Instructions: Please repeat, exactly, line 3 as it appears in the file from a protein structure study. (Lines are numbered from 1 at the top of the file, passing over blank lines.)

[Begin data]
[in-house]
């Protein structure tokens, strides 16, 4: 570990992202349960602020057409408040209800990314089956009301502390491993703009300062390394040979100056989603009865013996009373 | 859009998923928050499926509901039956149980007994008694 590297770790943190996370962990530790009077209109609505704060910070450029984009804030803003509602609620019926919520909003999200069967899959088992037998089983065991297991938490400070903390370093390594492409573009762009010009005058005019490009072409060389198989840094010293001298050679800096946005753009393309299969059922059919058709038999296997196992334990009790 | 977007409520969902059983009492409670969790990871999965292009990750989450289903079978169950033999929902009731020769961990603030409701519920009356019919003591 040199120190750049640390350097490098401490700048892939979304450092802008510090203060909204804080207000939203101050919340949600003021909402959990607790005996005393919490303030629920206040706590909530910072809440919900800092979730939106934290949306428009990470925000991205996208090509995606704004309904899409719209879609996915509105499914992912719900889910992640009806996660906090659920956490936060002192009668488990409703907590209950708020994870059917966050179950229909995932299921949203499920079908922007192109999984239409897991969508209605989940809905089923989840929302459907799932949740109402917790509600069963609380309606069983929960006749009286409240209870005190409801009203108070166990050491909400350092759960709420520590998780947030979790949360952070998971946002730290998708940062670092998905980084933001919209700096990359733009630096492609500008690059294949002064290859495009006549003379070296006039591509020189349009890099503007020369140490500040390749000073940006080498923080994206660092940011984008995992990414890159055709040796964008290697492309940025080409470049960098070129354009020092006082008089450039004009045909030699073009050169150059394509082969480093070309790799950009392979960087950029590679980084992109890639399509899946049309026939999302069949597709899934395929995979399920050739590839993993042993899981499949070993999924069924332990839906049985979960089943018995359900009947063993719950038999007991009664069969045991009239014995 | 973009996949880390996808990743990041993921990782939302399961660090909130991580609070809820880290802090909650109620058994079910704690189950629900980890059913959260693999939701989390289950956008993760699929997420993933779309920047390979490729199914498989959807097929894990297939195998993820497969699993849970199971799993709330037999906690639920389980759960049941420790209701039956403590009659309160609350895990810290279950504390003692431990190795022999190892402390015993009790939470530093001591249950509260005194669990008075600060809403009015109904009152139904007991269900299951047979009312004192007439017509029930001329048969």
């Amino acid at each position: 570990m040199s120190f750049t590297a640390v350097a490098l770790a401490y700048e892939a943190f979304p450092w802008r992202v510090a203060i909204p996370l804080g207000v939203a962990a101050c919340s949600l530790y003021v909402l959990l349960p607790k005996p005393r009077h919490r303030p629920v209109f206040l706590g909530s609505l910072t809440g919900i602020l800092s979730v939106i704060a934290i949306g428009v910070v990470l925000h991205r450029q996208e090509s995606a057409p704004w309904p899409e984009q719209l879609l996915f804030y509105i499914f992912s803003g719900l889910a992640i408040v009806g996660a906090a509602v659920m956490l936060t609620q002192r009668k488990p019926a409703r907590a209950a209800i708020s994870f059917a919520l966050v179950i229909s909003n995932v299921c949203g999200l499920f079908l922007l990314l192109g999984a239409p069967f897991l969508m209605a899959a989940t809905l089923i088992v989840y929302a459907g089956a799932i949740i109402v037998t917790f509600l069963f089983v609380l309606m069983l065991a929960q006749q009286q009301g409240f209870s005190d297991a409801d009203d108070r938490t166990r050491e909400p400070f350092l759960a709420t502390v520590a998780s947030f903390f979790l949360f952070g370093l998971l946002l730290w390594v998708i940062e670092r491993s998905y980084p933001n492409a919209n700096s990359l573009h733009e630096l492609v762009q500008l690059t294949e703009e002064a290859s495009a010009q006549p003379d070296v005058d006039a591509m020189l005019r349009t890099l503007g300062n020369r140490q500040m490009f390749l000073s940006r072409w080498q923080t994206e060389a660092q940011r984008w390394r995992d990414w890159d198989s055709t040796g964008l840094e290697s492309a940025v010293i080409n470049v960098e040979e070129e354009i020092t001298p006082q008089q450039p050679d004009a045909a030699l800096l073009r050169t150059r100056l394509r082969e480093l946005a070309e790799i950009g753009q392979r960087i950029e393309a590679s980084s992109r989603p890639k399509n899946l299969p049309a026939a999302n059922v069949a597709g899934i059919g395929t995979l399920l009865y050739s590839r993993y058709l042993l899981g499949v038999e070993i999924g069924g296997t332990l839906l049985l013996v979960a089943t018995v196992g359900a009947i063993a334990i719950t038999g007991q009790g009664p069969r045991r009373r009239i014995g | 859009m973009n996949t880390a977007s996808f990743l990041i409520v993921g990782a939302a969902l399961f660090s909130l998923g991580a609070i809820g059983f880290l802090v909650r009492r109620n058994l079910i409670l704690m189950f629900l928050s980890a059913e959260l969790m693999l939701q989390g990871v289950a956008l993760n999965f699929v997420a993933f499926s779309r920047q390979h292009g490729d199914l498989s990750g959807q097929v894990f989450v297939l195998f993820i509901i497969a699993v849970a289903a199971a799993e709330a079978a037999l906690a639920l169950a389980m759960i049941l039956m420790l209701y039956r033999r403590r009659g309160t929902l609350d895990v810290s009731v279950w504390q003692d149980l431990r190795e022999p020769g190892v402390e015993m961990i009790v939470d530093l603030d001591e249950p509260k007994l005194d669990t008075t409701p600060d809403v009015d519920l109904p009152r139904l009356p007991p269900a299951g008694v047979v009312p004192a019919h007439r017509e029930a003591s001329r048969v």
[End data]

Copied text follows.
């Amino acid at each position: 570990m040199s120190f750049t590297a640390v350097a490098l770790a401490y700048e892939a943190f979304p450092w802008r992202v510090a203060i909204p996370l804080g207000v939203a962990a101050c919340s949600l530790y003021v909402l959990l349960p607790k005996p005393r009077h919490r303030p629920v209109f206040l706590g909530s609505l910072t809440g919900i602020l800092s979730v939106i704060a934290i949306g428009v910070v990470l925000h991205r450029q996208e090509s995606a057409p704004w309904p899409e984009q719209l879609l996915f804030y509105i499914f992912s803003g719900l889910a992640i408040v009806g996660a906090a509602v659920m956490l936060t609620q002192r009668k488990p019926a409703r907590a209950a209800i708020s994870f059917a919520l966050v179950i229909s909003n995932v299921c949203g999200l499920f079908l922007l990314l192109g999984a239409p069967f897991l969508m209605a899959a989940t809905l089923i088992v989840y929302a459907g089956a799932i949740i109402v037998t917790f509600l069963f089983v609380l309606m069983l065991a929960q006749q009286q009301g409240f209870s005190d297991a409801d009203d108070r938490t166990r050491e909400p400070f350092l759960a709420t502390v520590a998780s947030f903390f979790l949360f952070g370093l998971l946002l730290w390594v998708i940062e670092r491993s998905y980084p933001n492409a919209n700096s990359l573009h733009e630096l492609v762009q500008l690059t294949e703009e002064a290859s495009a010009q006549p003379d070296v005058d006039a591509m020189l005019r349009t890099l503007g300062n020369r140490q500040m490009f390749l000073s940006r072409w080498q923080t994206e060389a660092q940011r984008w390394r995992d990414w890159d198989s055709t040796g964008l840094e290697s492309a940025v010293i080409n470049v960098e040979e070129e354009i020092t001298p006082q008089q450039p050679d004009a045909a030699l800096l073009r050169t150059r100056l394509r082969e480093l946005a070309e790799i950009g753009q392979r960087i950029e393309a590679s980084s992109r989603p890639k399509n899946l299969p049309a026939a999302n059922v069949a597709g899934i059919g395929t995979l399920l009865y050739s590839r993993y058709l042993l899981g499949v038999e070993i999924g069924g296997t332990l839906l049985l013996v979960a089943t018995v196992g359900a009947i063993a334990i719950t038999g007991q009790g009664p069969r045991r009373r009239i014995g | 859009m973009n996949t880390a977007s996808f990743l990041i409520v993921g990782a939302a969902l399961f660090s909130l998923g991580a609070i809820g059983f880290l802090v909650r009492r109620n058994l079910i409670l704690m189950f629900l928050s980890a059913e959260l969790m693999l939701q989390g990871v289950a956008l993760n999965f699929v997420a993933f499926s779309r920047q390979h292009g490729d199914l498989s990750g959807q097929v894990f989450v297939l195998f993820i509901i497969a699993v849970a289903a199971a799993e709330a079978a037999l906690a639920l169950a389980m759960i049941l039956m420790l209701y039956r033999r403590r009659g309160t929902l609350d895990v810290s009731v279950w504390q003692d149980l431990r190795e022999p020769g190892v402390e015993m961990i009790v939470d530093l603030d001591e249950p509260k007994l005194d669990t008075t409701p600060d809403v009015d519920l109904p009152r139904l009356p007991p269900a299951g008694v047979v009312p004192a019919h007439r017509e029930a003591s001329r048969v």